There’s a buzz of excitement around the KitGuru offices. While everyone seemed to agree that ‘WAP is crap’ when the mobile web first bumbled into life, and we all seem OK with the world of 3G – the promise of a ‘4G tomorrow’ has us positively grinning with anticipation. But, after hearing an exciting rumour, KitGuru was forced to use a good old fashioned landline to speak with a T-Mobile expert about what to expect next. We like what we heard.
There was a mini-buzz on Facebook last night as people began to notice that their phones and other mobile devices were working smoothly when online. Data just seemed to be flowing better.
Before you knew it, experts were joining in – offering their opinions as to what might be happening – including a BBC presenter (who shall remain nameless and shameless).
While everyone, everywhere seemed to think that 4G was involved – the specifics of how a technology that had not officially launched would be improving life for those who do not have a 4G device was not clear. First, let’s do a quick spec-check on where 3G and 4G would/could/should be.
It seems that in order to advertise your network as ‘3G’, you need to be able to provide that service with a minimum of 200kb/sec. That’s low enough that most current systems in the UK seem to sail past by around 10x the bandwidth. If you check around the web, you will find forum posts from 2-3 years ago, where excited 3G users started to notice that they were passing 2mb/sec at times and even touching 3 or 4mb/sec recently. In the Far East, telecoms companies market the hell out of these improvements with offers for 3.5G and 3.75G etc. Here in the UK, it seems that the networks have been getting better, but we’re sticking with the black and white naming strategy of 3G and then 4G (with a little LTE thrown in for good measure, but only because Apple use the term).
So what speeds are people now enjoying?
Well, iPad 3 users on T-Mobile contracts in the London area seem to have been registering speeds in the 15-17Mb/sec range.
While it IS possible to explain that kind of improvement within the theoretical framework of 3G, KitGuru suspected that more was going on that met the eye. So we pinged one of our contacts inside T-Mobile – and what we heard was very interesting indeed. To preserve anonymity and make a relatively normal 3 minute phone call seem far more exciting, we will refer to our source as ‘Agent G’. We started with the observed speed bump.
“We’re hearing this from a lot of people right now”, Agent G told us with a smiling voice. “There are a few reasons for the improvement and one of them is the fast that EE [T-Mobile plus Orange operating as ‘EverythingEverywhere’ – Ed] will be switching on the first 4G network at the end of this month”.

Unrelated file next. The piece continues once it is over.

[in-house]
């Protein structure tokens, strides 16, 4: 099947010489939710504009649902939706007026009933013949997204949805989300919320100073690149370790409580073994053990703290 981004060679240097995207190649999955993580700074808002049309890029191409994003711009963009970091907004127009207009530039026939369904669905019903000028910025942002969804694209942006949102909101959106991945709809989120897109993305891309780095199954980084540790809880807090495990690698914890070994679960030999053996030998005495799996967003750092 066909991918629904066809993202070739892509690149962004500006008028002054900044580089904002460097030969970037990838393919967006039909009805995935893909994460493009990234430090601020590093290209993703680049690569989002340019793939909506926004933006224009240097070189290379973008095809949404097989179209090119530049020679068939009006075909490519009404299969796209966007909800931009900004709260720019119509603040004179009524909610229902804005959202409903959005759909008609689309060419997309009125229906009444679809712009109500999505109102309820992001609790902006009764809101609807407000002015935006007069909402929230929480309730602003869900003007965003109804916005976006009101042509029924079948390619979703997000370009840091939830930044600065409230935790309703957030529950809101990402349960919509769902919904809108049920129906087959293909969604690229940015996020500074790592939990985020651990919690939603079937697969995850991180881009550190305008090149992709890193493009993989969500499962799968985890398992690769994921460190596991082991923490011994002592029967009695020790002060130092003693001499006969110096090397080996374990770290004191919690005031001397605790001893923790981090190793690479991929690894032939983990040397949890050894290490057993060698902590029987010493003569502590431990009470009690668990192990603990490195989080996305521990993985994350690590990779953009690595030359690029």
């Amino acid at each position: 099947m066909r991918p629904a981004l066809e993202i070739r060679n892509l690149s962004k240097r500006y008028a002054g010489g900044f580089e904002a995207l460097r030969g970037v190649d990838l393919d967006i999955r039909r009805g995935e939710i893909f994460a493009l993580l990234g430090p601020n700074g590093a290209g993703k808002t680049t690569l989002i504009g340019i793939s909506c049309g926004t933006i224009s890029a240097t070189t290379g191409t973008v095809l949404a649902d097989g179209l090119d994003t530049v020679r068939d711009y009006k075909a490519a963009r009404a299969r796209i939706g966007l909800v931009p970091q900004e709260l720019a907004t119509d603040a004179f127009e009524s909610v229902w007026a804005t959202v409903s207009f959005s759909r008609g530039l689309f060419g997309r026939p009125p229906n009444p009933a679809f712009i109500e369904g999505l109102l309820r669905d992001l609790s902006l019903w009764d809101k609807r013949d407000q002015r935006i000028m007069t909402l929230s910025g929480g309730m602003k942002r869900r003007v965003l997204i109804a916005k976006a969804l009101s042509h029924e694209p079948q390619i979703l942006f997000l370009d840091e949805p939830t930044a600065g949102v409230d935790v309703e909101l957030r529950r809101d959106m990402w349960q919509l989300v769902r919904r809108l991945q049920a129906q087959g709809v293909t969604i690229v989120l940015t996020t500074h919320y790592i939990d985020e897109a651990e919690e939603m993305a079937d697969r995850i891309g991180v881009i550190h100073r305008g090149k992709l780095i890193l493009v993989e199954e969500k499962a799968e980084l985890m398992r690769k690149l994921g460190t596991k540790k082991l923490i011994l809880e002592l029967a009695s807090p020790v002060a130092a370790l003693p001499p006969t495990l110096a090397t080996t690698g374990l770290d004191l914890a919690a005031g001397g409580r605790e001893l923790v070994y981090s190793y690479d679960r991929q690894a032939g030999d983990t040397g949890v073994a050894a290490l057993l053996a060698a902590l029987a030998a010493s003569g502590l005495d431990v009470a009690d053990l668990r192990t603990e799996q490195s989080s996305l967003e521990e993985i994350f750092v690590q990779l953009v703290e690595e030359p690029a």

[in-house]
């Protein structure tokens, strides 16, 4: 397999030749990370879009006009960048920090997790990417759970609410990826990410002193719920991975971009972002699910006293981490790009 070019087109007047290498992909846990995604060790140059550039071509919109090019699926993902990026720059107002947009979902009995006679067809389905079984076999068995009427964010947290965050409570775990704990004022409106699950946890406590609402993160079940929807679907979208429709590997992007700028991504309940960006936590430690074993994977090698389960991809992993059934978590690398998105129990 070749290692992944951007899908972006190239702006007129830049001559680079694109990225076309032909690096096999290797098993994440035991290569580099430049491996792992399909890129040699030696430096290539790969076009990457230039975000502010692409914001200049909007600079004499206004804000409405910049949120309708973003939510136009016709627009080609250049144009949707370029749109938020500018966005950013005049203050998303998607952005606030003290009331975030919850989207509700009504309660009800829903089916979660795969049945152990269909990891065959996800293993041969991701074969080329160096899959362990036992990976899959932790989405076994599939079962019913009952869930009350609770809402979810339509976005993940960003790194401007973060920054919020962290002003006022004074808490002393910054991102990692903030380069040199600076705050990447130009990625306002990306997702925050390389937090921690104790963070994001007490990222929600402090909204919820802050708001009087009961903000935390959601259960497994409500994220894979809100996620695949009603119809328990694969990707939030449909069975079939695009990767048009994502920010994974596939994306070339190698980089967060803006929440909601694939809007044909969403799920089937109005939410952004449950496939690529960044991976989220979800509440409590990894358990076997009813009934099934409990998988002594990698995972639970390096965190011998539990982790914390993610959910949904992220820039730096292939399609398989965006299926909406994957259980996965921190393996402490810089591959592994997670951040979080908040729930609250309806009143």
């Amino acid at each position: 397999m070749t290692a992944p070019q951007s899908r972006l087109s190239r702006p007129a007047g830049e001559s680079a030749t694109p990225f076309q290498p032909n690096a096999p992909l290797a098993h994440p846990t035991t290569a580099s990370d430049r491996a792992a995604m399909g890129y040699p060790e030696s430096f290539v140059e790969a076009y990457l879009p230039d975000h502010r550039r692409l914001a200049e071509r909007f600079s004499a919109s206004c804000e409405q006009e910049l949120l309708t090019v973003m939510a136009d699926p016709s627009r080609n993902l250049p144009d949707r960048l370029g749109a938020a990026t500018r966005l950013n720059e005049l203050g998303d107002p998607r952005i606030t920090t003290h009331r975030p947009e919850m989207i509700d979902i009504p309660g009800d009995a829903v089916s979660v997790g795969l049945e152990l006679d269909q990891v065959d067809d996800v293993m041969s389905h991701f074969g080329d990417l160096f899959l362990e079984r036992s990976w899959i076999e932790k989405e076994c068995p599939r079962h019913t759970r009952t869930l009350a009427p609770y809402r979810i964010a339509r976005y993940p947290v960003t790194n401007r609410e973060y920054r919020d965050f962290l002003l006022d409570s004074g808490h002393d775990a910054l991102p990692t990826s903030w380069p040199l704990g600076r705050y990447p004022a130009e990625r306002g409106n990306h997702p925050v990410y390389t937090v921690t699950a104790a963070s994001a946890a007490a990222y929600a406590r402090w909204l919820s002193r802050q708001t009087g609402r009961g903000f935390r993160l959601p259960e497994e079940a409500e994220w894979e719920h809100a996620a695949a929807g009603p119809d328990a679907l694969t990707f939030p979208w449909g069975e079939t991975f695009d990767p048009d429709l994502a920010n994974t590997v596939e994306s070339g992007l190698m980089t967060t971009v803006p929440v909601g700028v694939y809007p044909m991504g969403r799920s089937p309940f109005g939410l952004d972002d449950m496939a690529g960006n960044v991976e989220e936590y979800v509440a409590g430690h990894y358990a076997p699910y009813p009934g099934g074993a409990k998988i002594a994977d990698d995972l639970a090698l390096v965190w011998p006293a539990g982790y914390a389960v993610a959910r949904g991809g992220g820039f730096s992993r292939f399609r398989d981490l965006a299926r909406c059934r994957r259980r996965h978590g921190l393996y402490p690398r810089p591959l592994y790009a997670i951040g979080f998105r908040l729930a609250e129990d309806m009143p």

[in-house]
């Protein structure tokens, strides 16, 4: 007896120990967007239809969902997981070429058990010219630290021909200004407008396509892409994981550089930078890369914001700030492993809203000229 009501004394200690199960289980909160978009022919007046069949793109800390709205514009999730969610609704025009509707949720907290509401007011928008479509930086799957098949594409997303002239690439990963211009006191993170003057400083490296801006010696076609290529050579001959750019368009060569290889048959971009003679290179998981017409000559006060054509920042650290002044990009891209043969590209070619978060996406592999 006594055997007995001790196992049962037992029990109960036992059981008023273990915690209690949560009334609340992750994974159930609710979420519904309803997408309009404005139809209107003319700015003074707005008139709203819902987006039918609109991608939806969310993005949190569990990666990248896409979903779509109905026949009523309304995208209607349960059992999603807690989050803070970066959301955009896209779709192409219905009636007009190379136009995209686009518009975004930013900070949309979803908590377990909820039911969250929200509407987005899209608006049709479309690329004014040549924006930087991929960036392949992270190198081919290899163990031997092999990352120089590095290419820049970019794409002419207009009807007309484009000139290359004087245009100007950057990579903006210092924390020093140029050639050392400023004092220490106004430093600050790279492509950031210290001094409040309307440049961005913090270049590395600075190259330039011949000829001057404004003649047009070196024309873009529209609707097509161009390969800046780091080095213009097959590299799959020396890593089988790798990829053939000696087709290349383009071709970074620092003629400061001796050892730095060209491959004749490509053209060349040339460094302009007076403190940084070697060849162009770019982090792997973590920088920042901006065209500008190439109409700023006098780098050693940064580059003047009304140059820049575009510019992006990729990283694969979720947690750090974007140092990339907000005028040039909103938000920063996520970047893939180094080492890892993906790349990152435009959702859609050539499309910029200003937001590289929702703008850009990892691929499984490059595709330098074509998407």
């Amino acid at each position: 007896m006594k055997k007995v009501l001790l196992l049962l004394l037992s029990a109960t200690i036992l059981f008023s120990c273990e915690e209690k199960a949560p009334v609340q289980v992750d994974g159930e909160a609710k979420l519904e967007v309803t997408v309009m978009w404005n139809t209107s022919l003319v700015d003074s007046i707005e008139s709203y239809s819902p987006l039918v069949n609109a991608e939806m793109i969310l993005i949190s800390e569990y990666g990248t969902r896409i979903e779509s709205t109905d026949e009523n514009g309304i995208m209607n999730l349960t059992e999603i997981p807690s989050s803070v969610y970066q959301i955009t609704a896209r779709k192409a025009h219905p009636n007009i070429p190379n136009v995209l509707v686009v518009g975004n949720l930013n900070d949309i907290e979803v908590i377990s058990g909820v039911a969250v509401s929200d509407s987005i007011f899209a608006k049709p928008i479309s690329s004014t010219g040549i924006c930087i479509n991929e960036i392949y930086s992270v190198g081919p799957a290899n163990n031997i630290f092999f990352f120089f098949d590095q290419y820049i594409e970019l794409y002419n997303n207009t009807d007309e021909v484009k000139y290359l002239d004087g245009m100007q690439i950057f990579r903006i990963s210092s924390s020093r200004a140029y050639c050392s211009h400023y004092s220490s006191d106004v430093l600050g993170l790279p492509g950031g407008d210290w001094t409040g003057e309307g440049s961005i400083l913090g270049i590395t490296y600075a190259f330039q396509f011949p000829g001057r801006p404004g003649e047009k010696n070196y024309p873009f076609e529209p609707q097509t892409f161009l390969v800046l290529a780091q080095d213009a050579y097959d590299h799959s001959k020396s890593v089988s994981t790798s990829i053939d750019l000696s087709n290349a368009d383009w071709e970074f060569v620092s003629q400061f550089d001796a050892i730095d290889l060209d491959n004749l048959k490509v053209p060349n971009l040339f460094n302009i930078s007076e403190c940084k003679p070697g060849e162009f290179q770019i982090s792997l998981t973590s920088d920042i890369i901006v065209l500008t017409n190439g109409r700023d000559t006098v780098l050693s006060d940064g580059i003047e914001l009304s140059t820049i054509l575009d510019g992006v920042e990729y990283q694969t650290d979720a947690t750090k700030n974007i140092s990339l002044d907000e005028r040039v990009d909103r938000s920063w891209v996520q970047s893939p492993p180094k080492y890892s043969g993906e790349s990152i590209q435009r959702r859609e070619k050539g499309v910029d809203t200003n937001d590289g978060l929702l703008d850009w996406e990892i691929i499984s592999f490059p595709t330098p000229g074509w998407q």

“We have been piloting the switch over for some time and a number of people are already on the 4G network”, explained Agent G. “If you can imagine, part of our testing was to increase the load on the 4G network, so many of the people who were moved across were high bandwidth users”.
Basically, not only has a new network been initialised – creating more capacity anyway – but a significant number of the people who were clogging up the 3G system with high-usage, were moved across earlier to provide ‘load’ to help test the EE 4G systems. Bandwidth porkies are already eating from a different bandwidth trough. Interesting.
This brought up a question of billing. If you use today’s data plan numbers and then move people across to a network with 10x the capacity of 3G – what will happen with people’s bills?
“We were the first to introduce a plan that covers nearly everything, when we launched ‘The Full Monty'”, said Agent G. “The idea was that you could have a single, fixed price tariff that includes all of the stuff that you will normally need”.
“That will be the basis of our 4G contracts”, she said. “With 4G, there is so much bandwidth that we can’t use the classic billing method. It needs to be a fixed price if you want to encourage people to use it”.
KitGuru is left a little confused on one thing. We’ve been beavering away on the basis that our connection to the mobile web was around the 1-2Mb/sec mark, while keenly anticipating a 4G experience that will deliver 10x the performance. Now we’re faced with modern devices that can achieve more than 15Mb/sec on the old network. A free upgrade for everyone, everywhere, simply because (a) there’s new bandwidth in town and (b) the phattest users have moved across early to the all you can eat ‘download buffet’.
KitGuru says: If the new 4G networks can offer anything like 20-40Mb/sec on the move, with unlimited data plans for less than £50 a month, then the world as we know it will change overnight. Given the ‘tethering’ options present on modern devices, the landline broadband operators will come under pressure if every house in the 4G country can flip a switch and suddenly have ‘Mother of all broadband’ speeds – without a BT/Sky/TalkTalk contract. Interesting times ahead. We hope that ‘throttling’ won’t happen on the existing 3G networks (armed with their new speed bump) just as a cheap marketing ploy to get us to move to 4G – but we suspect it will happen.
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